Yirdaki is traditional style stick used by the Yolngu people from NE Arnhem Land, Euc & aboriginal made and used in ceremony, size and shape don't really matter but they tend to be straighter with a smaller bell and painted up with traditional tribal art. Didjeridu is the wider name used for a hollow end blown log, plastic pipe etc, a UK made split wood didje could never be a yirdaki, its a didjeridu.
There is plenty out there on the net regarding these differences.
A didj tends to be long and parallel and plays in the western style with fine tounge glides. Yirdaki, made by a recognised individual from NE Arnhem Land, has the deep graverly rustic sound, probably of higher pitch than a Didge, toots more easily, and allows for better rythmic playing as a support instrument than the western vertuoso approach.
The Yirdaki sound is far more complex than the western Didge drone.
For me its just a matter of definition: A yidaki for me is reduced to instruments made by traditional makers of the NEA region. (CI4, to use Guans classification. But I did so before he came up with it).
for me, didgeridoo is the world created by white people to describe yidaki. with this etimologic difference, yidaki is an aboriginal instrument for ceremony and a didgeridoo is a sort of "yidaki" to play musics, rythms without ceremony like i do. But i think every didgeridoo player feel the link with the original dreamtime, the strong link with the land,the life and each person connect with his roots and his dreamtime.
In its simplest form, Didgeridu is all other styles than Trad or NEAL sound
Yirdaki has higher back presssure, a dirty dry sound (beautiful), a slight conical shape and as regards to key's and length: it is divided between Yirritja and Dhuwa moitey.
My understanding is that Yidaki comes only from N.E. Arnhemland where it has been harvested,prepared and finished by Yolngu craftsmen.I also believe that not enough credence is given to Mago which still falls within traditional areas of the top end but is played in a style distinctly different to that of N.E.Arnhemland. The Mago in my view must also be collected and prepared by craftsmen belonging to area where the Mago is traditional.
My view is that didgeridoo is any other instrument constructed elsewhere be it constructed by Aboriginal or non Aboriginal persons-hopefully the former.
Yidaki > long, small, N-Arnhem sound with "snarr"
A Yidaki is a more traditional didjeridu, orginating from NE Arnhemland, made without the use of powertools & meant to be played w/out beeswax.
Yidaki to me means an instrument crafted by Yolngu people for specific use within the frame of reference of their own culture.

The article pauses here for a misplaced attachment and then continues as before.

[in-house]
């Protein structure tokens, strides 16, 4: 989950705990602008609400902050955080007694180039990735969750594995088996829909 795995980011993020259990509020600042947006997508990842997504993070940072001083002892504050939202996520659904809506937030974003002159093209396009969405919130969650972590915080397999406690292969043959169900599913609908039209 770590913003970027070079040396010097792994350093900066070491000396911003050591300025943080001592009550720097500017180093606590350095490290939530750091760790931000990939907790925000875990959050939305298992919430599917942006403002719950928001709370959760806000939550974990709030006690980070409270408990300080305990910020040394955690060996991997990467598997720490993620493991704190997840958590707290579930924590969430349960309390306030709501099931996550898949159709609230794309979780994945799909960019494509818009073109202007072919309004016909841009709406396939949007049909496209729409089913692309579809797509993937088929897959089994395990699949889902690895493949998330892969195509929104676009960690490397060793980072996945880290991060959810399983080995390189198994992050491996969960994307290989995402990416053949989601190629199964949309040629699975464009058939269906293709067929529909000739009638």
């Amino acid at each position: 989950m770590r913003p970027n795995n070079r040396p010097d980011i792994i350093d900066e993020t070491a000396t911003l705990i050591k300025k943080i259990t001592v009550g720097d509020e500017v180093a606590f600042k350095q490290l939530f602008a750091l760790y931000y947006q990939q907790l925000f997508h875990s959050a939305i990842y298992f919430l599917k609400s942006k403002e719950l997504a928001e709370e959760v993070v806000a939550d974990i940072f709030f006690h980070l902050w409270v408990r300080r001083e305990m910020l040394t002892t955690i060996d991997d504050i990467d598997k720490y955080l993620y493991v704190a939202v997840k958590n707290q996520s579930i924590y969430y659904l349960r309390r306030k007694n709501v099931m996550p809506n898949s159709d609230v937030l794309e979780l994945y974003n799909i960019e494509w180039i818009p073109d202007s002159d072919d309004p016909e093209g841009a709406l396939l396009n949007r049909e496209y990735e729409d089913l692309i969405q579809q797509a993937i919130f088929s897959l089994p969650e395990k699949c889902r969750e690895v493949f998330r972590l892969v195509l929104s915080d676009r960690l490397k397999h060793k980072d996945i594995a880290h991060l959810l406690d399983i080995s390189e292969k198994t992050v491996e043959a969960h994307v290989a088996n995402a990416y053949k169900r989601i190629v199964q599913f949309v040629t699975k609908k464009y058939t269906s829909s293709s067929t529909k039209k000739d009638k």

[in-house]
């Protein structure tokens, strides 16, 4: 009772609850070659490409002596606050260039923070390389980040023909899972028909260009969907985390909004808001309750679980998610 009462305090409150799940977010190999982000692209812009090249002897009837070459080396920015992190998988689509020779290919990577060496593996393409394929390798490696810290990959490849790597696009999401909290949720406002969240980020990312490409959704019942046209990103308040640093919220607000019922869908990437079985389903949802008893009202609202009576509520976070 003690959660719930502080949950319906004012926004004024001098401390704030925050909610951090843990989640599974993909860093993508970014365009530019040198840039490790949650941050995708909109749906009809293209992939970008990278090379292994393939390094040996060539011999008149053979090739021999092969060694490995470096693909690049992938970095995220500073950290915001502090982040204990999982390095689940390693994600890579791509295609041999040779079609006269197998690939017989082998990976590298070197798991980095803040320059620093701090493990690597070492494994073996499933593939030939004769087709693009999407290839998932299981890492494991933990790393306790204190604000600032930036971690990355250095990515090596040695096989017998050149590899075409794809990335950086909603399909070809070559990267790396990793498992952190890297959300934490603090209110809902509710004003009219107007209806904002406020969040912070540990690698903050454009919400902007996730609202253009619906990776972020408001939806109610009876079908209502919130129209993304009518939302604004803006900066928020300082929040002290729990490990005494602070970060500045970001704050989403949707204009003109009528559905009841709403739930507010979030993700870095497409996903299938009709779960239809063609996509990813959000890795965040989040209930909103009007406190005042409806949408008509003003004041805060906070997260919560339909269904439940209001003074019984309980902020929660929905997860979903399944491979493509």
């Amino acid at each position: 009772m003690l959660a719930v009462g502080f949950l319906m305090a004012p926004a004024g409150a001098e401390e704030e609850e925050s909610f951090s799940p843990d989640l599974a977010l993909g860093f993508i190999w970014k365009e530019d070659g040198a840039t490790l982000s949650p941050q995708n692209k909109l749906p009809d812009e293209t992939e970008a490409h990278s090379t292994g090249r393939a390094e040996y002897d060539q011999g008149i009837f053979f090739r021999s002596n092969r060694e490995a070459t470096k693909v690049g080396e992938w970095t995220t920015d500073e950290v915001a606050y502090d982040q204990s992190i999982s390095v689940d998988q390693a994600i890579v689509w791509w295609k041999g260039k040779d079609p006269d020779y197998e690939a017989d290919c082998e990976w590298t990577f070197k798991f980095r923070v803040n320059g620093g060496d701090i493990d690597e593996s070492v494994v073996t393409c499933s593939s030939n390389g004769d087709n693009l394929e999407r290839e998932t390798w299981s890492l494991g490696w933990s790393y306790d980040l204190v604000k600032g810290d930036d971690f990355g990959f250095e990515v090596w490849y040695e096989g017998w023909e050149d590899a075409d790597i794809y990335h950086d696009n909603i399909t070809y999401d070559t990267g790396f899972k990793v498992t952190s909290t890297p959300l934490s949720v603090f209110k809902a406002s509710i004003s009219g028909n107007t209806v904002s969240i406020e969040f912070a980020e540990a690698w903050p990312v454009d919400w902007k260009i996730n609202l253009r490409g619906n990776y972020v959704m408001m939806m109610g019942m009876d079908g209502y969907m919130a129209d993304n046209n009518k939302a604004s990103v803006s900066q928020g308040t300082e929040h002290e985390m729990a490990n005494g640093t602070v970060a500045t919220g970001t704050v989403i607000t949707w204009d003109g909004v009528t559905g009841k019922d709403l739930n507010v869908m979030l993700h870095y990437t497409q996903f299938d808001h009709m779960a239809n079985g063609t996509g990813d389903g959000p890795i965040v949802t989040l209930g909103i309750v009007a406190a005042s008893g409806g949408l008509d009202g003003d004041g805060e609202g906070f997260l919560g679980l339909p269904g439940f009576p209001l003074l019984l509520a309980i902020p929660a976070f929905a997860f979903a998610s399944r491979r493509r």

I feel yidaki is crafted out of wood from the native geographical area and by aborignal people. didgeridoo is a western word and are crafted out of more contemporary materials and methods by non aboriginal people.
To me, a yidaki is an instrument from the top end of Australia (generally Arnhem Land but not always), with a conical shape (no big bells) made from Stringybark Euclypt (sometimes Woolybutt) decorated with traditional bands and/or raark designs and painted with traditional colours (red, white, black, yellow - sometimes green and pinkish colour)
For me yidaki is link on the spiritual level to yolgnu people
The difference between y, and d. is a moving one. Last Garma I listen to Jeremy statement about yidaki "" A yidaki is made by a yolgnu "" Fear enough and I agree in the balanda perspective. But once Garma finished and I was here camping with the familly my mallee didge was the only instrument around and often the kid and boy will borrow it for practice they will never refer to it as a didge but a yidaki so for those moment my didge become a yirdaki... For me it is still a didge but when I refer to it to yolgnu people I often call it yirdaki... Hope this make sens !!!
"DIDGE" I think is the western word for Yidaki...however..arent most yidakis made and very much all in simliar shapes and styles albeit depending on who made them, certainly didges come in all shapes sizes etc like bells big bells doubles etc...i really am not sure regarding the origin of these types but i doubt i would see Djalu play a double wopper??
I think of yidaki as traditional Aboriginal and didgeridoo more popular
respondents who said no
Yes and no. To the best of my knowledge. Yirdaki is a term used by yolngu to describe an entire family of hollow-log drone instruments that have different characteristics and are used for different occasions by different groups of people. In this way the term is not very different from the Euro-Australian word didjeridu, which similarly lumps together all hollow-log drone aerophones. I am aware, however that currently the term Yirdaki is being used to ascribe a degree of cultural authenticity to an instrument of Yolngu make. I think this is a fine practice, as it helps inform consumers about the culture that invented the instrument, and hopefully helps to funnel some money back to Yolngu. But, as far as a practical difference between the words yirdaki and didjeridu, I would say not much.
Surely I'm aware that a yidaki/didgeridoo is made differently globally. There are different sizes, shapes, thicknesses, bees wax, no bees wax, plastic, glass, split-made, etc. However, for me the noun Yidaki is how I refer to them. It's just like the sport of Soccer. I dislike calling this sport Soccer, because that's not how I grew up knowing/calling it. I grew up calling it "Futbol". However, to set context, I have to call it soccer when in Rome ;-) ... Getting back to the didgeridoo, most non-aboriginals call this enchanting instrument a "Didgeridoo" and I have to use it for the appropriate context. I however, do mention "Yidaki" first, and then associate it with the Didgeridoo so that I can make change in awareness in the listeners' minds.
I thought it ment the same
I don't know the difference.
I think that 'yidaki' is the Yolgnu word, where as didjeridu is the name the british gave it when they heard it. IIRC, there's another word for an instrument which is similar to the yidaki but larger and longer and only used in secret ceremonies.
What is a yidaki
Same instrument but yidaki used for traditional rythms and didgeridoo the more resonant faster playing. I believe didgeridoo has come to mean "westernised Yidaki"
the didjeridu as far as I was aware was just the white mans name for the yidaki, and they are one and the same thing.
Having said "no", I confess I don't really know. I know they are different terms. "Didjeridu" is a non-indigenous, onamatopaic term and "yidaki" is an indigenous term. Whether the Yolngu draw any distinction between the terms, I have no idea.
I believe that the instrument is known by different names in different parts of Australia